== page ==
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Wildlife Conservation Society - A Boost for Marine Conservation in Melanesia

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A new partnership will integrate cultural considerations to ensure a more sustainable future.

By Stacy Jupiter

Traditional costumes from Huli wigmen of Hela Province, Papua New Guinea, incorporate many cowrie and other sea shells. ©Elodie van Lierde

Melanesia, including Papua New Guinea (PNG), Solomon Islands, and Fiji, is one of the most biologically and culturally diverse regions on Earth. The ocean territories of these island countries stretch thousands of miles across the Pacific Ocean. Yet today, the marine species and ecosystems that underpin the culture and livelihoods of millions of Melanesians are being threatened by rapid growth and modernization, resulting in overharvesting of fisheries and other marine resources for global and domestic markets.

Now, a new partnership between the Wildlife Conservation Society (WCS) and the Blue Action Fund will help integrate local cultural considerations into marine conservation programs to ensure a more sustainable future before it is too late.

While individually unique, thousands of kinship and language groups across Melanesia all practice customs that rely on a healthy marine resource base. In Solomon Islands, shell money, crafted from strings of beads made from seashells, is still in use for ceremonies such as weddings, settling disputes, and customary bridal or land payments. In PNG, cowries and other shells form important parts of intricate costumes worn during cultural events that showcase the pride and identity of different tribal groups. Across Melanesia, fish and other seafood that are periodically harvested from customary fisheries closures (called “tambu”) are shared during feasts for important village events, such as funerals and church gatherings.

In order to ensure access to marine resources to enable these cultural practices, Melanesian peoples developed complex customary management systems. Although these systems were not inherently designed to ensure long-term resource protection, they provide an important foundation for modern conservation efforts, principally because Melanesian people feel strongly about preserving their local identity and ways.

WCS has been working with local people across Melanesia for nearly two decades. In Fiji, PNG, and Solomon Islands, WCS works alongside local leaders to help establish locally-managed marine areas (LMMAs). LMMAs are areas of coastal and marine ecosystems managed by local people, designed to achieve local objectives focused on sustainable fisheries, livelihoods, and maintenance of cultural practice.

In late December 2018, WCS signed the agreement with the Blue Action Fund to initiate the new three-year partnership to expand LMMA work in Fiji, PNG, and Solomon Islands, with the support of the governments of all three countries. Alongside these efforts, WCS will link the LMMAs to larger-scale marine spatial planning processes to help manage multiple, overlapping ocean uses that can both positively and negatively impact local efforts to regulate resource use and access.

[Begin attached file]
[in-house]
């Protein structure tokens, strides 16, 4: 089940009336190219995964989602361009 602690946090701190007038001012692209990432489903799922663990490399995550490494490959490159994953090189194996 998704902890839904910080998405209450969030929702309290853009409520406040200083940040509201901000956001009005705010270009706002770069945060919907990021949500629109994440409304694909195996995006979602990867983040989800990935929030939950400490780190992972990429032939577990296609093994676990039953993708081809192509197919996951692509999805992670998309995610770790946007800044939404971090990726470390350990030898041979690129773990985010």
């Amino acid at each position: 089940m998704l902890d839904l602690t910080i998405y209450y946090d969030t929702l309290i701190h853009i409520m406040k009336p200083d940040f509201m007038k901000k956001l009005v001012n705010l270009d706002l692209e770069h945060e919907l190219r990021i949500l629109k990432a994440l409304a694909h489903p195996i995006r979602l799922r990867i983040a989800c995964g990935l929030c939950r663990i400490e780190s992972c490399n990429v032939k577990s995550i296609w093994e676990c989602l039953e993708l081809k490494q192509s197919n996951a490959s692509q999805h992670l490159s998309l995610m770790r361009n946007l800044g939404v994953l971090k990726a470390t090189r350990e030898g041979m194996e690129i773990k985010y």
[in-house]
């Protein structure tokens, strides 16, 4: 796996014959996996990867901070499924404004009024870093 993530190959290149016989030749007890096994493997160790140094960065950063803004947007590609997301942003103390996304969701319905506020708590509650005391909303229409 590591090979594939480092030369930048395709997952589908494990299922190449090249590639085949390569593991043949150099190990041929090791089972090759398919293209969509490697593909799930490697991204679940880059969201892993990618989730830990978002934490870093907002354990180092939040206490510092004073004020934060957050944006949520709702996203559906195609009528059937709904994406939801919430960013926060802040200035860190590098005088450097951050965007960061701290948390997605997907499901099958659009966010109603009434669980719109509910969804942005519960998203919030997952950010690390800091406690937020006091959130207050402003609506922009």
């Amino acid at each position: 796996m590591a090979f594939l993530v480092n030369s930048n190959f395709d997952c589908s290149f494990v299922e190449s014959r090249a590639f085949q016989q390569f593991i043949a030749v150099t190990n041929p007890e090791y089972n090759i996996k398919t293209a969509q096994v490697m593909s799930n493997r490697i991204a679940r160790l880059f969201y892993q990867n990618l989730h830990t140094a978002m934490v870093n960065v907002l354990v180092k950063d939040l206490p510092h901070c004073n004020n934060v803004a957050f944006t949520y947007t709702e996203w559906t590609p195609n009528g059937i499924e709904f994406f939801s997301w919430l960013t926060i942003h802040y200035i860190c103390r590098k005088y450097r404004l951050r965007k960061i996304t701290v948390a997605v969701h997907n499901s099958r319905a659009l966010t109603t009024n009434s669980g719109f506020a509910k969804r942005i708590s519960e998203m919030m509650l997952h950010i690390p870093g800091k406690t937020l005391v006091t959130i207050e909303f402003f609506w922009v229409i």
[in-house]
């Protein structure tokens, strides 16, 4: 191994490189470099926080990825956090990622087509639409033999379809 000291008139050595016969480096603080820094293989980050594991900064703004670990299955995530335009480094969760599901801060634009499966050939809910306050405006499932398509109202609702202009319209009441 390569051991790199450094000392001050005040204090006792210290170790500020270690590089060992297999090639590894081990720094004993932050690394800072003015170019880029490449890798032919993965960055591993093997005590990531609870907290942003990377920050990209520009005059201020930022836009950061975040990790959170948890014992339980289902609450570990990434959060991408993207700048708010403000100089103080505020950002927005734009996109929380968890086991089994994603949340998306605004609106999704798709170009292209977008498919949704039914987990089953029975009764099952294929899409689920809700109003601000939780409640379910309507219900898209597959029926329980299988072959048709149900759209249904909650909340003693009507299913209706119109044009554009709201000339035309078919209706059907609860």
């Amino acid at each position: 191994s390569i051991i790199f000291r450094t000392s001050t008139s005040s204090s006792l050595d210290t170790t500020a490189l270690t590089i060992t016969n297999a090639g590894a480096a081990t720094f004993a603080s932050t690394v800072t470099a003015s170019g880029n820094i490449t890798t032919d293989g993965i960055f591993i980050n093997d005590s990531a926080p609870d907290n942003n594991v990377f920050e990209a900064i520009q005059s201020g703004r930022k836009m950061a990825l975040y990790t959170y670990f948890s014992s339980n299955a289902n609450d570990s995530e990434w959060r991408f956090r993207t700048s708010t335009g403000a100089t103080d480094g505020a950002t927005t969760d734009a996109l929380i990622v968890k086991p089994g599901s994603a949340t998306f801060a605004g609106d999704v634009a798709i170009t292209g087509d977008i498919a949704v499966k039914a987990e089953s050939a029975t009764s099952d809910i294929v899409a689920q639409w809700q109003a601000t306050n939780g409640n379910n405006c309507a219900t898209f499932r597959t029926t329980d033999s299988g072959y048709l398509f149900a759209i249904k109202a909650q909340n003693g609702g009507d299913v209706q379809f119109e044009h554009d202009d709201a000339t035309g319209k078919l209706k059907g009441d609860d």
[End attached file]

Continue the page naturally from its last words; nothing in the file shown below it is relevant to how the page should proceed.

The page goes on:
Cleaning oyster shells at a pearl farm in Savusavu, Fiji. ©Stacy Jupiter/WCS

Because Melanesian people equate “conservation” with “sustainable use,” we work with local men and women in each country to develop small-scale enterprises reliant on a healthy resource base. For example, in Fiji, under our new initiative, we will work with the internationally recognized company J. Hunter Pearls to engage local fishers in the development of new pearl farms that are coupled with the management of their LMMAs. In Solomon Islands, we will encourage small-scale ecotourism operations associated with opportunities for wildlife viewing, such as turtle nesting. And in PNG, we will provide training to local fishers to improve the handling practices of high value marine invertebrates, such as sea cucumber and mud crabs, so they are able to sell their catch for higher prices.

The partnership will aim to double the amount of area under marine management in each country by the end of 2021 and measurably improve local people’s livelihoods. Ultimately, our success will be judged by the uptake and ownership of the activities by local people. Thus, WCS works to ensure that LMMA governance mechanisms are locally sustainable, appropriate, and integrated into any larger-scale marine spatial plans.

We also work to ensure that business practices are robust and fair in order to maximize the number of local people who can benefit. Our vision for Melanesia is empowered people with healthy forests and seas. The new partnership with the Blue Action Fund will provide a vehicle for getting us there, together.

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Stacy Jupiter is Melanesia Regional Director at WCS (Wildlife Conservation Society). 

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